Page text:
Average daily package volumes at FedEx Ground were up 7 percent, due to increases in the B2B and FedEx Home Delivery service markets, according to company officials, with FedEx SmartPost, its “last mile” delivery service partnership with the United States Postal Service up 23 percent year. And total U.S. domestic daily package volumes were up less than 1 percent at roughly 6,916 pounds per day, and revenue per package at $15.16 increased 7.2 percent from $14.07. FedEx International Priority average daily package volume was up 23 percent at about 560 pounds per day, due to exports from Asia, and revenue per package at $54.45 was up 5.8 percent, due to lower fuel surcharges.

At FedEx Freight, daily shipments were up 34 percent year-over-year, while yield fell 6 percent, due to what FedEx cited as effects of discounted pricing.

“The good news here is that over the last two quarters air volumes went up,” said Jerry Hempstead, president of Hempstead Consulting. “That’s really important if you consider FedEx an indicator of economic health using their ‘air’ as a barometer. Let’s position this in conjunction with the UPS first quarter that ended March 31. Their volume was also up 1 percent. These are the first quarters since the end of 2007 with positive year-over-year package growth.”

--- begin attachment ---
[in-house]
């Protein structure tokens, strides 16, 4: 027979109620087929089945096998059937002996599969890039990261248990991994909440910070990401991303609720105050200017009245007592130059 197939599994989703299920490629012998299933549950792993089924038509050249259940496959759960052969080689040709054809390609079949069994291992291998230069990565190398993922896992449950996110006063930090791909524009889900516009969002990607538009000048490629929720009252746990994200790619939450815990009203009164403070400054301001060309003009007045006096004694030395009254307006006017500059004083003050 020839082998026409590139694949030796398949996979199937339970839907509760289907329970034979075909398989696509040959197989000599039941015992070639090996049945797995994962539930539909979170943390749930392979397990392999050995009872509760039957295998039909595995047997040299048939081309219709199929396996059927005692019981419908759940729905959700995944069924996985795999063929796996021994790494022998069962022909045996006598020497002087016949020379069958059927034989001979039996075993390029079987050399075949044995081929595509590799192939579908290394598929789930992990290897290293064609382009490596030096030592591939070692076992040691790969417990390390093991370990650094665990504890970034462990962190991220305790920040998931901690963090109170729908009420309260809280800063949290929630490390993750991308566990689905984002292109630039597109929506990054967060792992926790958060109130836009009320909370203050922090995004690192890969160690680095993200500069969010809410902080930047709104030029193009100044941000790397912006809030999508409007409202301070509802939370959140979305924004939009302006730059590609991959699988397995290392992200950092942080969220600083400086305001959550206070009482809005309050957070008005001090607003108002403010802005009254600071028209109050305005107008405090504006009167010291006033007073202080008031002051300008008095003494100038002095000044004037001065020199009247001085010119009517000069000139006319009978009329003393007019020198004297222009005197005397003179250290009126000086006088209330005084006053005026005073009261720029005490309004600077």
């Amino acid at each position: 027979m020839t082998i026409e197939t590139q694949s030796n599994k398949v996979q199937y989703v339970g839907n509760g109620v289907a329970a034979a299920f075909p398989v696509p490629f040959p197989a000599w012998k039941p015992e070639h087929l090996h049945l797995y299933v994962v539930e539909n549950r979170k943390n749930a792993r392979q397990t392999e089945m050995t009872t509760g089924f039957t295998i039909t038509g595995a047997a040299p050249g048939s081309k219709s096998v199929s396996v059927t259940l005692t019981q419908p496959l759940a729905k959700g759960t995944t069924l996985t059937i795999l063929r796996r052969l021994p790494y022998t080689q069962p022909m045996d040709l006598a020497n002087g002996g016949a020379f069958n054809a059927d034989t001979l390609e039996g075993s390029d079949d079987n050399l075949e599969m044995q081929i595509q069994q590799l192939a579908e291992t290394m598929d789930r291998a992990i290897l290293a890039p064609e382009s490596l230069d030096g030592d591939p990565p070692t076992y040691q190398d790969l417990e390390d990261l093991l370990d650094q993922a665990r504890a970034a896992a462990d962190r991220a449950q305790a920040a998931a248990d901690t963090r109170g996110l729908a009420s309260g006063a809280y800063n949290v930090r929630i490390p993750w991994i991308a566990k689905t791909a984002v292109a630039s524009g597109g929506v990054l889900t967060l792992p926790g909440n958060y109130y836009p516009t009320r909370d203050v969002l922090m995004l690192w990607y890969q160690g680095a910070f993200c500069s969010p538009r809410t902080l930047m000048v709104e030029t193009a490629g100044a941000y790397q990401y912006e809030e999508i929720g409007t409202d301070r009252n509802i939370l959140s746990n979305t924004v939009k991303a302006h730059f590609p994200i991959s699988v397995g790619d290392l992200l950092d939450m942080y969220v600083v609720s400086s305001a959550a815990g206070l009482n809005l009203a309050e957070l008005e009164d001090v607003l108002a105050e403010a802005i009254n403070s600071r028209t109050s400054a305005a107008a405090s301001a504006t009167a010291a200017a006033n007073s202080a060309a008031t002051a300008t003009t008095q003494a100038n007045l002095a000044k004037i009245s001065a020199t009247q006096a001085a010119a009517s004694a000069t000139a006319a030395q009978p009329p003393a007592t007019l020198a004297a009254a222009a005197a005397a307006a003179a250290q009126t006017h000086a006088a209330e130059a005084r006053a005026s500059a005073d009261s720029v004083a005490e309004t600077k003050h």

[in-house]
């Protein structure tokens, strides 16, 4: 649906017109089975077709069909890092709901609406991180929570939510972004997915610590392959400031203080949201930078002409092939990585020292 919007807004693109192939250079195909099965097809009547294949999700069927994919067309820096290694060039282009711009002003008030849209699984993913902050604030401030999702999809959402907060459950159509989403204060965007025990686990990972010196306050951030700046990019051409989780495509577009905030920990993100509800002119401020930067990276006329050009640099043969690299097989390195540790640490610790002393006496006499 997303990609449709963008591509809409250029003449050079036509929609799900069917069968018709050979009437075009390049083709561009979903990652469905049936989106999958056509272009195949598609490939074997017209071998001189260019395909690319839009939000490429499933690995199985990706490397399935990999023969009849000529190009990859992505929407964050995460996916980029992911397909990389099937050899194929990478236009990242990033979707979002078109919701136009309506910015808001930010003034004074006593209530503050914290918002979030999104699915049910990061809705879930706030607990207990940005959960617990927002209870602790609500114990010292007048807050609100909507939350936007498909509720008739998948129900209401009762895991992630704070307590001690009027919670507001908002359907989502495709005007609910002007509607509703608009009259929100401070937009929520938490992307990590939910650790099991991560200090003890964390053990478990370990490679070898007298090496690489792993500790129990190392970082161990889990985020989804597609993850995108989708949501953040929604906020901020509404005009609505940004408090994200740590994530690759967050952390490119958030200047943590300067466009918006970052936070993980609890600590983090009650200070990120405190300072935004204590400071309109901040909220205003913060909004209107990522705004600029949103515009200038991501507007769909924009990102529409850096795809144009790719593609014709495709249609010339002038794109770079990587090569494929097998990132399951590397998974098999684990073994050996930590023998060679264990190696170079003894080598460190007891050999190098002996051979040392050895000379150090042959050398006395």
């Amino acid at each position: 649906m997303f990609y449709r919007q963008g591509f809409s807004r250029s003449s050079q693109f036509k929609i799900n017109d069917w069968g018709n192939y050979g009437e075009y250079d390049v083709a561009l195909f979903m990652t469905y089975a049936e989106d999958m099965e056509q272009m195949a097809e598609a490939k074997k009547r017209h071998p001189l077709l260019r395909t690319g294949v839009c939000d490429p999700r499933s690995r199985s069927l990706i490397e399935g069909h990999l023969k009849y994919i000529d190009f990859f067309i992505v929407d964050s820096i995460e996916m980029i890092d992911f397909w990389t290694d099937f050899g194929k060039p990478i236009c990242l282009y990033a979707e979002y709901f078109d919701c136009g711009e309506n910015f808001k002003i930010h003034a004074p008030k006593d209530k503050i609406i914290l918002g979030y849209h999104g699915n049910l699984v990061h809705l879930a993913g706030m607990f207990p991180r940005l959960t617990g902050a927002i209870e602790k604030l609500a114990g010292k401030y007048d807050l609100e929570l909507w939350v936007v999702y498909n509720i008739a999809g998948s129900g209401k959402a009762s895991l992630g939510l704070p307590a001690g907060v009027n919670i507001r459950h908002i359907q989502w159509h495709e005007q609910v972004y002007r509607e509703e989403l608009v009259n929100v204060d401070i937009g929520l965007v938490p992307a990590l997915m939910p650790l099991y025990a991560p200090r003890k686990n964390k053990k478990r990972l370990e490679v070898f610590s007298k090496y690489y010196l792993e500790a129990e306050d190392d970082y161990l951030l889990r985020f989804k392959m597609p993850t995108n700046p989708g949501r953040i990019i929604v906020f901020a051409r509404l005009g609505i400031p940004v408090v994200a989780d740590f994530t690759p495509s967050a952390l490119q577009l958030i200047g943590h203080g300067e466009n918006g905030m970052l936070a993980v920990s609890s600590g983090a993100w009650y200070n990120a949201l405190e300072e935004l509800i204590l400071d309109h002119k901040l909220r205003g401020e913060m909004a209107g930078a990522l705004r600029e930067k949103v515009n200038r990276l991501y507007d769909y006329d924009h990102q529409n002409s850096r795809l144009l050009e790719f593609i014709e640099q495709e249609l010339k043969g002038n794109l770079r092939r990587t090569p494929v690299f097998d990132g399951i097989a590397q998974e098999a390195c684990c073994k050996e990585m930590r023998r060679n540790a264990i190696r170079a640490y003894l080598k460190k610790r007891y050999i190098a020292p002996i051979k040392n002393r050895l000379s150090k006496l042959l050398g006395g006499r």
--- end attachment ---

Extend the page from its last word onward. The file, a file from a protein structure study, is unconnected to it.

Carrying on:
Hempstead also pointed out that DHL Express saw revenues up 8 percent and shipments up 6 percent year-over-year for the first quarter. And though March the United States Postal Service’s shipping services were up 6 percent year-over-year. Hempstead said that the global economy has at the very least stabilized if not begun its climb back up. And while a 1 percent gain in package growth is not statistically significant, he said it does indicate “the worst is behind us.”

Cost cutting pays off: In 2009, FedEx implemented various cost-cutting measures to lower overall expenses, including eliminating variable compensation payouts; a hiring freeze; volume-related reductions in labor hours and line-haul expenses; discretionary spending cuts; personnel reductions at FedEx Freight and FedEx Office; and other cost reduction measures to “mitigate the effects of deteriorating business conditions such as base salary decreases effective January 1, 2009, including a 20 percent pay cut for Frederick W. Smith, FedEx Corp. chairman, president and chief executive officer, a 7.5 percent to 10.0 percent reduction for other senior FedEx executives, and a 5.0 percent reduction for remaining U.S. salaried employees, as well as a suspension of employee 401(k) company-matching contributions for at least one year.